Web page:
Mars Orbiter Takes Pictures of Ground-Based Probes

The newest spacecraft orbiting Mars has taken pictures of three NASA crafts used in previous missions to the red planet — the rover Spirit that landed on the surface in 2004 and the two Viking landers that set down in 1976.

NASA's Mars Reconnaissance Orbiter, circling the planet since March, took images that show Spirit, the Viking landers and associated equipment as pinpoints or blobs against the surface.

The images were released Monday by NASA's Jet Propulsion Laboratory.

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The photo of Spirit is being used to plan the rover's daily activities. The orbiter previously used its high-resolution camera to photograph Spirit's twin, Opportunity, at the edge of a crater.

The Viking 1 scene includes the heat shield and back shell, both of which were jettisoned during descent and fell hundreds of feet away from the lander.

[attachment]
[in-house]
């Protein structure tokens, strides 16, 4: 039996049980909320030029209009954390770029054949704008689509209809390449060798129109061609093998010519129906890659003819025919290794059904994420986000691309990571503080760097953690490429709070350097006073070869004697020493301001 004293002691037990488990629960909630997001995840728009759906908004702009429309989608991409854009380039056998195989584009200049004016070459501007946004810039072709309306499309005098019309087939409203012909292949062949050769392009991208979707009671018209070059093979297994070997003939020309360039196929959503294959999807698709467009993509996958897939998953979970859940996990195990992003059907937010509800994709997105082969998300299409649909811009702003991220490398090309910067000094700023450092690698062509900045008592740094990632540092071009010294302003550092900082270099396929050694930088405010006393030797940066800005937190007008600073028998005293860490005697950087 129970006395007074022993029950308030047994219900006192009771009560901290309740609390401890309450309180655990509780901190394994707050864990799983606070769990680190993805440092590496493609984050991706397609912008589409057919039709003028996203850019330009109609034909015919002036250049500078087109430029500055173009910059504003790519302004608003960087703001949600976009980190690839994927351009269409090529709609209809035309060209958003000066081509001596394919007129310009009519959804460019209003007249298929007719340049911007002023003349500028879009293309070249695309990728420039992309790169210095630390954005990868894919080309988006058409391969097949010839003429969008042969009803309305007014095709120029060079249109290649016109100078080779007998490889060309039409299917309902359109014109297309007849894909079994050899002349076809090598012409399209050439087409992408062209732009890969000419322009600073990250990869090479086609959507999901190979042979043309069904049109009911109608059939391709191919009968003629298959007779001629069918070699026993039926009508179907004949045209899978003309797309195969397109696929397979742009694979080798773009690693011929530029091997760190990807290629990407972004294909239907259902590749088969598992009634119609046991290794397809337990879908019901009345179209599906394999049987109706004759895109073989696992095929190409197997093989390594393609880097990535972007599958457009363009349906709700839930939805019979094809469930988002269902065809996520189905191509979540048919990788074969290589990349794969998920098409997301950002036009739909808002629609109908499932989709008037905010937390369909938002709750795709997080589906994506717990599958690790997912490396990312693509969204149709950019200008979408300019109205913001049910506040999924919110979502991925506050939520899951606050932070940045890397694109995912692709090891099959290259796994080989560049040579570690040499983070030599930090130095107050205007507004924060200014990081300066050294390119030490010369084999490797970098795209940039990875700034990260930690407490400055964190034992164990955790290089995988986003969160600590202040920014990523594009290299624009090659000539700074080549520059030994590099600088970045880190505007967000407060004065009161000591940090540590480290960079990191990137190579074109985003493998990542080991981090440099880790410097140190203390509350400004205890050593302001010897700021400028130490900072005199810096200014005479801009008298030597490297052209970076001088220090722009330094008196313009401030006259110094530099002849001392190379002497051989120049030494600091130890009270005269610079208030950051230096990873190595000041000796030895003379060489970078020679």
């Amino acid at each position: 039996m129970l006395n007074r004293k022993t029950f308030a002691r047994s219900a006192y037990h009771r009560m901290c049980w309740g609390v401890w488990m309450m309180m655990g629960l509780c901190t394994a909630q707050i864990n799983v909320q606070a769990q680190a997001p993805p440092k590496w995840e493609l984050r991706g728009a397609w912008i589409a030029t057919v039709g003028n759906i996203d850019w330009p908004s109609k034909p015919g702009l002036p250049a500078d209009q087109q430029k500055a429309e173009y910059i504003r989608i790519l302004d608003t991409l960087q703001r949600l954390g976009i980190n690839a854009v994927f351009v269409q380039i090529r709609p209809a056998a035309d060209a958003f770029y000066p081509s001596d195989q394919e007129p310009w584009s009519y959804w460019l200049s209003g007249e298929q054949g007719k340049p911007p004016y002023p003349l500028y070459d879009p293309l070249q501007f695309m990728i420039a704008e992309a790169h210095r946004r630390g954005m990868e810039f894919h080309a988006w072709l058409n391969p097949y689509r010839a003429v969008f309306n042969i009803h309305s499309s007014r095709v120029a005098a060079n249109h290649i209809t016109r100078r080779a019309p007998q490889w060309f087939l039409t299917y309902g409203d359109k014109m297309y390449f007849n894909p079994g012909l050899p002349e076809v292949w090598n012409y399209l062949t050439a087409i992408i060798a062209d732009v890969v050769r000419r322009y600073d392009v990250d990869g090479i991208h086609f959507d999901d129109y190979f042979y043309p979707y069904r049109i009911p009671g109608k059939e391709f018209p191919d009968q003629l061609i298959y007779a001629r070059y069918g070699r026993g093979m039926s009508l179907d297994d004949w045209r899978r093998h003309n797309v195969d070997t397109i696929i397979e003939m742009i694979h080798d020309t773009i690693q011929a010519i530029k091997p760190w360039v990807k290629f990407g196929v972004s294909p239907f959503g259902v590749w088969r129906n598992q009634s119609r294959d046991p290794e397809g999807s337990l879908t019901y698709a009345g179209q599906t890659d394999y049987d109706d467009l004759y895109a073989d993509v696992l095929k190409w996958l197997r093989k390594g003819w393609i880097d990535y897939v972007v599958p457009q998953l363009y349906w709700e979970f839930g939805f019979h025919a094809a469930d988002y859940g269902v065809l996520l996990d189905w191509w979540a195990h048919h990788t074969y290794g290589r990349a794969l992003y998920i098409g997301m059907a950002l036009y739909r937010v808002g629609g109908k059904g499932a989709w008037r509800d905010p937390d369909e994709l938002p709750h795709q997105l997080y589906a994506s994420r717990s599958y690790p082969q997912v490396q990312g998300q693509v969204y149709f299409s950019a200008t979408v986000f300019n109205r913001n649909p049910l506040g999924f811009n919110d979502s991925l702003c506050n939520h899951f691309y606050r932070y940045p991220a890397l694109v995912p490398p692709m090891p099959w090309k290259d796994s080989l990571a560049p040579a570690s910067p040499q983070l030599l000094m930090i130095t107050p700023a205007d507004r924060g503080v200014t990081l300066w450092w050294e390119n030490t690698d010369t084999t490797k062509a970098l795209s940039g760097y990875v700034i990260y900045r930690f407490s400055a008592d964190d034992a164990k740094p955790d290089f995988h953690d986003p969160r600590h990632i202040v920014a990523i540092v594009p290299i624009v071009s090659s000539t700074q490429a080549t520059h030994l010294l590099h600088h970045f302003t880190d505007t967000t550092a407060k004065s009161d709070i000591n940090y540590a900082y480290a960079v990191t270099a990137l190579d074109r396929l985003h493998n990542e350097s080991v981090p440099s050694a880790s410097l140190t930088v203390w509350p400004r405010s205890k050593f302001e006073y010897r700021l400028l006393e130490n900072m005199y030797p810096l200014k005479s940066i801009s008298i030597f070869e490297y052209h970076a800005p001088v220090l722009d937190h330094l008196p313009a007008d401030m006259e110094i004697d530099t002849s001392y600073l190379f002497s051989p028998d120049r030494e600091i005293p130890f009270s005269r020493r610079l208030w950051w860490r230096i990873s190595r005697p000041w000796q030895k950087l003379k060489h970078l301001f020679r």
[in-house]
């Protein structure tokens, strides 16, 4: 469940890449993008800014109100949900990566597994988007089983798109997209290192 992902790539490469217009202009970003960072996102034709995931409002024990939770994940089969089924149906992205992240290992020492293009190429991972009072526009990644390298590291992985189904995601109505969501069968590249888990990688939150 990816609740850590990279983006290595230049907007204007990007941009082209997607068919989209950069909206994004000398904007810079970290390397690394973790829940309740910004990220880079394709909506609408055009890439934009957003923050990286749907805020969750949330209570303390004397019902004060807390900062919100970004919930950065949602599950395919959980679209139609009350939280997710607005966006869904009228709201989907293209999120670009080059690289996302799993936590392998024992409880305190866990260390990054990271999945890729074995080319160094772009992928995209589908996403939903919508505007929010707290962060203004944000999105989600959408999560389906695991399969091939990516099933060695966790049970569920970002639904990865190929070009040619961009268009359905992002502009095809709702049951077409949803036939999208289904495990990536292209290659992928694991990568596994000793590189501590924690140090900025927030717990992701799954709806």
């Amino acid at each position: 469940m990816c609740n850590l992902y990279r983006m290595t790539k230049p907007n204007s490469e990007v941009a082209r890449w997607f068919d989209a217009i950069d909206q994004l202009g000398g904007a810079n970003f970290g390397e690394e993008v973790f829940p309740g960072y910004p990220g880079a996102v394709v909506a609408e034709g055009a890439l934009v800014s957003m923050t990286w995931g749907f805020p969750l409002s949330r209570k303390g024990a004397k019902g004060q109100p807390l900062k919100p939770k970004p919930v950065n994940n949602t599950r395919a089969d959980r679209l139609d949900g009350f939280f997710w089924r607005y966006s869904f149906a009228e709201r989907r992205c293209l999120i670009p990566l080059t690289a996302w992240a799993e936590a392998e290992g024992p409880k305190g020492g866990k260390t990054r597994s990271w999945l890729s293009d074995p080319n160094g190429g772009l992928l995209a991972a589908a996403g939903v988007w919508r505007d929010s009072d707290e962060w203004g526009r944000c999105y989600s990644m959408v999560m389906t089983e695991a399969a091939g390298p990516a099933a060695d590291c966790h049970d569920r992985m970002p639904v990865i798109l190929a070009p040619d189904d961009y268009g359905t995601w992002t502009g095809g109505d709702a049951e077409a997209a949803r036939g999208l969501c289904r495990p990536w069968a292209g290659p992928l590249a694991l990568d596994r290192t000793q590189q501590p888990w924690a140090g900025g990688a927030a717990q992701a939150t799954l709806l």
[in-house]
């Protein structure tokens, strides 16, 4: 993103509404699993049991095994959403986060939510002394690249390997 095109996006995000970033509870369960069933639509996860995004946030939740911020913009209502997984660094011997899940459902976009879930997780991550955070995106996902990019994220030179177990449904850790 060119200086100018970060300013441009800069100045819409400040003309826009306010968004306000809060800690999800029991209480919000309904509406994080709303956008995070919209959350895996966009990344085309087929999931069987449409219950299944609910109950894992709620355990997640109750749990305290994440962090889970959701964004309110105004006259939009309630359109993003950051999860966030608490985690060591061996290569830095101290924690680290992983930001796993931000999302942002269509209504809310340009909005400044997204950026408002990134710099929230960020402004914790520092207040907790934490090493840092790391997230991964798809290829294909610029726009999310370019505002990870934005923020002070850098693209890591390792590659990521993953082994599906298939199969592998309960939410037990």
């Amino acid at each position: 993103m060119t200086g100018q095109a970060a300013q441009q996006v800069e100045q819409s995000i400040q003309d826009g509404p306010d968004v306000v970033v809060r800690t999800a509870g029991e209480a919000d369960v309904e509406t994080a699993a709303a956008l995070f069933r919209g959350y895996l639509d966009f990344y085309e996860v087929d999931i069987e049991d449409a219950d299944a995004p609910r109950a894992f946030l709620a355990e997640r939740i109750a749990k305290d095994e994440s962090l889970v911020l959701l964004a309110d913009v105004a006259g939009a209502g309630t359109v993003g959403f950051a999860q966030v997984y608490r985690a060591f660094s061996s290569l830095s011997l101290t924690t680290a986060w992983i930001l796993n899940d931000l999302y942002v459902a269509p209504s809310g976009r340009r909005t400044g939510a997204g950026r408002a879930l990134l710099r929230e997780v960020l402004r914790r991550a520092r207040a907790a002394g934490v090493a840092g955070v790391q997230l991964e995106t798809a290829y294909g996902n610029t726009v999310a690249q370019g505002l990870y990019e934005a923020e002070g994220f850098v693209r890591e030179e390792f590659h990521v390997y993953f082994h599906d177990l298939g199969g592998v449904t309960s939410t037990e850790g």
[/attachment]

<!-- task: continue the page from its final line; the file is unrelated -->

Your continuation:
Tim Parker, the JPL scientist who helped figure out where to point the orbiter's camera to spot the Vikings, said the biggest surprise in the image is what appears to be the parachute.

Spirit and Viking 1 had previously been detected in pictures taken by NASA's Mars Global Surveyor spacecraft, which recently went silent after years in orbit.

Images of Viking 2, which also showed its back shell a quarter-mile away, are a priority of the new orbiter's powerful camera.

NASA is evaluating landing sites for the Phoenix Mars Lander, which will be launched next summer and is intended to land at a far northern site.

Viking 2 is not located at as high a latitude as where Phoenix will go but its site is the most comparable of any seen from the surface of Mars, JPL said.

"The Viking Lander 2 site, with its combination of lander-based and orbiter-based imaging, gives us an important anchor for evaluating the ground roughness and boulder densities at sites where we have only orbital imaging," said Ray Arvidson of Washington University in St. Louis, chairman of the Phoenix landing site working group.